The Decimation of Punjab Congress
Recent developments in Punjab have precipitated to virtually spell the beginning of the end of the Congress in Punjab. The last few weeks have seen the resignation of veteran Congress leader and former Punjab Chief Minister, Captain Amarinder Singh, followed by the resignation of Navjot Sidhu as the President of the Pradesh Congress Committee. The Captain’s resignation was brought about by simmering tensions within the Punjab Congress for more than a year and a constant tussle of power between Mr. Sidhu – widely seen as an agent of the Gandhis or the Congress High Command – and the Captain.
The Captain was seen as independent of the young Gandhi siblings and had managed to establish the Congress supremacy in Punjab, despite a BJP wave in most other parts of the country. It was this independence that cost him. The Congress’s decision to replace him by Charanjeet Channi – a Dalit Sikh – is aimed squarely at the Punjab elections a few months later, as Dalit Sikhs form a sizeable vote-bank in Punjab. However, Congress’s mixed signals on whether Channi would be its CM candidate is already diluting the poll gimmick pulled by the party.
For now, Mr. Channi has disproved speculations that he can be manipulated easily by Mr. Sidhu, as seen clearly in Mr. Sidhu’s resignation due to his choices not being accommodated during Mr. Channi’s cabinet selections. While Channi and Sidhu may reach a temporary compromise, nothing that they do could take away from the mess that the Congress party finds itself in. The Captain’s decision to meet BJP’s Amit Shah shows that the former intends to fully fight back against his dramatic exit. He may join the BJP – which he has denied – or form a new party. His position towards BJP now hinges on whether some compromise can be reached on the Centre’s three farm laws.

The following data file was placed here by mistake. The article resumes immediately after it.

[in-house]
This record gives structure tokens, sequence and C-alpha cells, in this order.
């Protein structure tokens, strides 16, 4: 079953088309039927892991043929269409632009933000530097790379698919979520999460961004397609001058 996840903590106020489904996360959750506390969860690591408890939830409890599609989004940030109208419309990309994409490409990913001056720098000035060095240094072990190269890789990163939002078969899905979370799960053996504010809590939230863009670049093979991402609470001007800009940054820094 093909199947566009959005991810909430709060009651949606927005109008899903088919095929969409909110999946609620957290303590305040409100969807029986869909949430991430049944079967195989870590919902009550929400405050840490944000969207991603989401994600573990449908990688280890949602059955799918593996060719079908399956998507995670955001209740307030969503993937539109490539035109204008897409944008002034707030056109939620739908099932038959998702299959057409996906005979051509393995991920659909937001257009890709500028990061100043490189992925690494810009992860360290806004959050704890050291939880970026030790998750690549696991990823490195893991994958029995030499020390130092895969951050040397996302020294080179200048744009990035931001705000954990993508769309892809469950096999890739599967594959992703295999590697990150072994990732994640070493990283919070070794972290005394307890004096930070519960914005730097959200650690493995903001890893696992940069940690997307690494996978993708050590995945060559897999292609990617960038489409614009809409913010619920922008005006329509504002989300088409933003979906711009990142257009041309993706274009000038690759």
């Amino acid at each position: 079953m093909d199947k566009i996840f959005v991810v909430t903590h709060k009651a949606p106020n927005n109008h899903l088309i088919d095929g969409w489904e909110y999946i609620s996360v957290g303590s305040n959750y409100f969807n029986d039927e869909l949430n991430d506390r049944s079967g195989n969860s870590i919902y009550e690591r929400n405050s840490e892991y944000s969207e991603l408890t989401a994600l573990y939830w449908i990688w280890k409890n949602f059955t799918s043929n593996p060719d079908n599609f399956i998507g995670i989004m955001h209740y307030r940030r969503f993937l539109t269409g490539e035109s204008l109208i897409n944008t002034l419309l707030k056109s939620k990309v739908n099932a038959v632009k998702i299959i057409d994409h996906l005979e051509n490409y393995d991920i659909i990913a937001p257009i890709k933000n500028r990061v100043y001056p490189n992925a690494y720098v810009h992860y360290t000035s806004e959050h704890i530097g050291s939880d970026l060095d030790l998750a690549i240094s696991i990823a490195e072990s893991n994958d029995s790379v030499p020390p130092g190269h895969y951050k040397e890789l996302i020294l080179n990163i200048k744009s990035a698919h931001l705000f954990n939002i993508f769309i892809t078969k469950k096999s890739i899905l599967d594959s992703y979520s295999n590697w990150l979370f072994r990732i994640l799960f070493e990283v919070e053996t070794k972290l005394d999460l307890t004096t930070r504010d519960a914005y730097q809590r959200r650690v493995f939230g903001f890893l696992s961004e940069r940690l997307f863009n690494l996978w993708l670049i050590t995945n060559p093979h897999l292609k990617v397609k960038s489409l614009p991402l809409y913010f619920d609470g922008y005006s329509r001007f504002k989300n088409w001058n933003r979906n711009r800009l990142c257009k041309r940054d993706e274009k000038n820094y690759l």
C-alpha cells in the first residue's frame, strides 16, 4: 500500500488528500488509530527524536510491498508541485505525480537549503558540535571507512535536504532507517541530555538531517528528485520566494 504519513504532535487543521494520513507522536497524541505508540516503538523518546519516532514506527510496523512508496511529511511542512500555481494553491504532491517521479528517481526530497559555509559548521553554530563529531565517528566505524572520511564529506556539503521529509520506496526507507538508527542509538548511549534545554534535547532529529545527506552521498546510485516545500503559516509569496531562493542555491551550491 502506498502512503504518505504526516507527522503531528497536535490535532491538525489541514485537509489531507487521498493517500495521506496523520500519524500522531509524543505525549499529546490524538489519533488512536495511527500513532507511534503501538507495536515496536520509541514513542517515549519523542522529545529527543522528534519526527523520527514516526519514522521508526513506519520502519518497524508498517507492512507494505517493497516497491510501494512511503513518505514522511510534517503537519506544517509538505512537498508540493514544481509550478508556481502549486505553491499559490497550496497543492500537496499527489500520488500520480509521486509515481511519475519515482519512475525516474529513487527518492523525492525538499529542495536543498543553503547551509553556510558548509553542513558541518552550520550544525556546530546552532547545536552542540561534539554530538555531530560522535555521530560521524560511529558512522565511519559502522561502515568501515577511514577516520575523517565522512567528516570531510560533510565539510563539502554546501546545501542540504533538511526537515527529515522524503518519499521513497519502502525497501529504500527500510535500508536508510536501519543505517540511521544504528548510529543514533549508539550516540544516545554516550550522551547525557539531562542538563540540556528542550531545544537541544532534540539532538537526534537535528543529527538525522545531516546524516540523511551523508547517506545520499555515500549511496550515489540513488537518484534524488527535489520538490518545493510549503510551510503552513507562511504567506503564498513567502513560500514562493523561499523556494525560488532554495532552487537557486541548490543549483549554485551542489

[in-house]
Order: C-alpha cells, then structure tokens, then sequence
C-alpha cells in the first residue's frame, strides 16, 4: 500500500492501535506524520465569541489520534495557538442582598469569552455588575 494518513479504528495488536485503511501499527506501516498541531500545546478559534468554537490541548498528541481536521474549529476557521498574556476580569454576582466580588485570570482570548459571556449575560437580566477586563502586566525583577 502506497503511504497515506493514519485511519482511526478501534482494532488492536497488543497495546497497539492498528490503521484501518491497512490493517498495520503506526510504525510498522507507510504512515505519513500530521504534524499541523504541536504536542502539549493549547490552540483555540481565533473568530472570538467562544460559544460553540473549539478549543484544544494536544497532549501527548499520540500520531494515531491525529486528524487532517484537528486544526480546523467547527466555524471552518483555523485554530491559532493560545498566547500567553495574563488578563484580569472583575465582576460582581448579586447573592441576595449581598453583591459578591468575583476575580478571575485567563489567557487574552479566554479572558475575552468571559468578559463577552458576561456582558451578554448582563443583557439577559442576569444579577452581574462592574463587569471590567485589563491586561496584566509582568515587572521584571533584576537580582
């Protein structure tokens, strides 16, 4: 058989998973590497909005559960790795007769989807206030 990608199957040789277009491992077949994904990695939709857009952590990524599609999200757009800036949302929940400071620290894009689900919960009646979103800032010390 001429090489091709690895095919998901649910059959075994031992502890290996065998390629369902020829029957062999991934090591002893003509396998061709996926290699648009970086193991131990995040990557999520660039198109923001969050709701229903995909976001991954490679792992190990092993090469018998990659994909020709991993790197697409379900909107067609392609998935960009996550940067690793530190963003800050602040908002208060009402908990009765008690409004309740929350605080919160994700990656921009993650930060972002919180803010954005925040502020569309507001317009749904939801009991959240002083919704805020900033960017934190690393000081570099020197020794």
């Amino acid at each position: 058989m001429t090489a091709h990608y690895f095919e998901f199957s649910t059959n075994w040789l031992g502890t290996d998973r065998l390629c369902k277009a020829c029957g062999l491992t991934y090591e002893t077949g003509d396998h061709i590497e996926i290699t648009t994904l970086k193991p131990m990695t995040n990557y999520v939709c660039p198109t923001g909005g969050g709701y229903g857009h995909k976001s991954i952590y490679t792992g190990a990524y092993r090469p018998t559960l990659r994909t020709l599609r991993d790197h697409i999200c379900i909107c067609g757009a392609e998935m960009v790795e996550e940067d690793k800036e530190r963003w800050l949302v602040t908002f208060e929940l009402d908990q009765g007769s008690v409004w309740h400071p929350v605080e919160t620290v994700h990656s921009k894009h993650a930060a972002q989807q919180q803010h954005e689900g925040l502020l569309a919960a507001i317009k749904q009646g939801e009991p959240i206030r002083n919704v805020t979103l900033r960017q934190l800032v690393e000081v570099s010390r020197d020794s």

The key implication of the Punjab saga will be the impact felt by Congress in other states where it is part of the government, such as Rajasthan, Maharashtra and Chhattisgarh. In Chhattisgarh, the situation is already looking tricky, as infighting proceeds between two rival camps within the Congress. Even in states where Congress is not in power – such as Kerala – it is diminishing.
Gujarat – Another Leadership Change
In contrast to Congress-ruled Punjab, Gujarat witnessed a smooth replacement of its entire leadership, including the Chief Minister. While Bhupendra Patel was made the new Chief Minister, the entire cabinet also saw a change in line with caste and regional representations, a year ahead of the Assembly elections. While the dominant influence was that of OBCs and Patidars, substantial space has also been given to tribals, Dalits and women, besides representation of upper castes. Regionally, the Saurashtra region has seen the most representation this time. None of the members of former Chief Minister, Vijay Rupani’s team were inducted.
The transition – firm and swift, yet smooth – is akin to the efficiency with which the change of guard was ensured in Karnataka. Due to a consolidated BJP leadership at the top, under Modi, such changes could be effected smoothly. In contrast, Congress states are witnessing frequent inner disputes.